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Of the utmost importance to the Church which he adorned, these controversial writings of Jewell gave him a full and undisputed title to the praise of being her most strenuous and efficient advocate. None could have accounted him idle, or unworthy of his office, had he devoted the ten years during which they appeared, to little else than the composition of so many and such voluminous productions on subjects requiring extensive research and cautious accuracy. Yet these were but the occupations of his leisure hours. During all this. interval, the peculiar duties of his office in the Church were discharged as punctually and as thoroughly as if they alone had been his care.
After his consecration, he remained in the metropolis a few months, occasionally preaching, and probably occupied by his correspondence with Dr. Cole. He took up his residence in his diocese in autumn, and with a slight interruption by a visit to London in the spring of 1561,t continued it until called to attend the Convocation of 1562–3.
This interval was spent in the most assiduous attention to the business of his diocese. He found every thing, at his entrance, in the most disordered state. The revenues of the see diminished—its property dilapidated the ecclesiastical courts filled with scandalous abuses—the cathedral chapter wholly corrupt and irre. gular—the livings of the diocese in the hands of laymen, or unworthy clergymen, fattening on accumulated plu-ralities, while their pulpits were unfilled, and their flocks. famishing for want of the bread of life :-all these things required no common energy and zealous industry for their redress. Jewell set about the work without delay, and without neglecting any part of the varied mass of business.—Deeming himself bound to transmit the revenues of his see unimpaired to his successors, he was firm in resisting the numerous attempts at encroachment which it was the fashion of the times to make and countenance; and extended the same care to the other
s It is certain, from one of his letters, that he had not gone to his diocese, May 22. The correspondence with Cole closed in July, and was published by Jewell in August. November 2, he had been in his diocese (some time.' BURNET, Hist. of Ref. III. 293.
· He preached at St. Paul's April 13, 1561. STRYPE.
benefices under his control. Yet he was still more careful to show, by the manner in which he applied those revenues, that he considered himself but as a usufructuary, and strictly accountable to God and to the Church for their employment. The relief of the poor, the maintenance of needy students, the augmentation of insufficient livings in his diocese, the recompense of preachers to supply the more pressing wants of destitute parishes ;—such were the objects to which he devoted his episcopal income, little diminished by the maintenance of his frugal household, and nothing by expenditure upon himself.
His doors were always open to the poor; and he was at all times ready to listen to their complaints, and, if in his power, afford or procure relief. His bounty to the needy among his foreign friends has already been mentioned. Even the prisons were objects of his watchful benevolence, which frequently provided necessaries for their suffering inmates.
The decay of learning, especially among the clergy, and the extreme want of well-educated pious men to fill the many vacant cures, was a common subject of lamentation at that period, among all who felt anxiety for the growth of true religion. Jewell continually introduces it in his sermons, with the most pathetic and stirring exhortations to all possessed of influence and wealth, to employ those gifts for the advancement of God's glory by the restoration of sound learning and the maintenance of a competent clergy. His own example was the best enforcement of these exhortations. Six poor youths were constantly maintained in his family, and educated under his own eye. His greatest almost his only, recreation, was to witness their debates on the subjects of their studies, to moderate, and to assist, while he enjoyed his frugal meal. Beside these,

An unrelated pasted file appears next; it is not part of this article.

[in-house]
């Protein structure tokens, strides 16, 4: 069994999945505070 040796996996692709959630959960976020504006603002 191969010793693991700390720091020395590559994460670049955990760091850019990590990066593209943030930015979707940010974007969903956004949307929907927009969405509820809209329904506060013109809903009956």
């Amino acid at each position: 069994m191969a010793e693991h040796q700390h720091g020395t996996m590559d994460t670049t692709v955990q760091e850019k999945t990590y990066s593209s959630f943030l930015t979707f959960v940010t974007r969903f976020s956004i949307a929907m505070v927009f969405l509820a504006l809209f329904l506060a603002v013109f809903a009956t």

u As an instance of this, it is related that a person at court, having by some means obtained the control of a prebend in Salisbury cathedral, and being anxious to transfer it to another layman, applied to Bishop Jewell for his confirmation of the project; adducing the opinions of several lawyers in its favor. What your lawyers may answer,' was the bishop's reply, 'I know not : but for my part, to my power, I will take care that my church shall sustain no loss while I live.' FEATLY'S Life, p. 8.
several more were maintained at the University by his bounty, and fostered into piety and scholarship by his paternal counsels and supervision. The immortal HOOKER was among the number of these beneficiaries, from the very commencement of Jewell's bounties with his entrance on his office. Seven years he received from the good bishop a yearly pension for his schooling; and in 1567, was sent, under his patronage, to Oxford ; the stipend being still continued, and eked out to a sufficient maintenance by college promotions, obtained by the bishop's interest.
The administration of justice in the ecclesiastical and temporal courts, occupied no inconsiderable portion of Jewell's time. The former he did not think it right to intrust to his chancellor, the officer who presided as his representative; but in person investigated the abuses for
Izaak WALTON's simple narrative of the last interview of the young student with his kind protector, is too interesting to be omitted.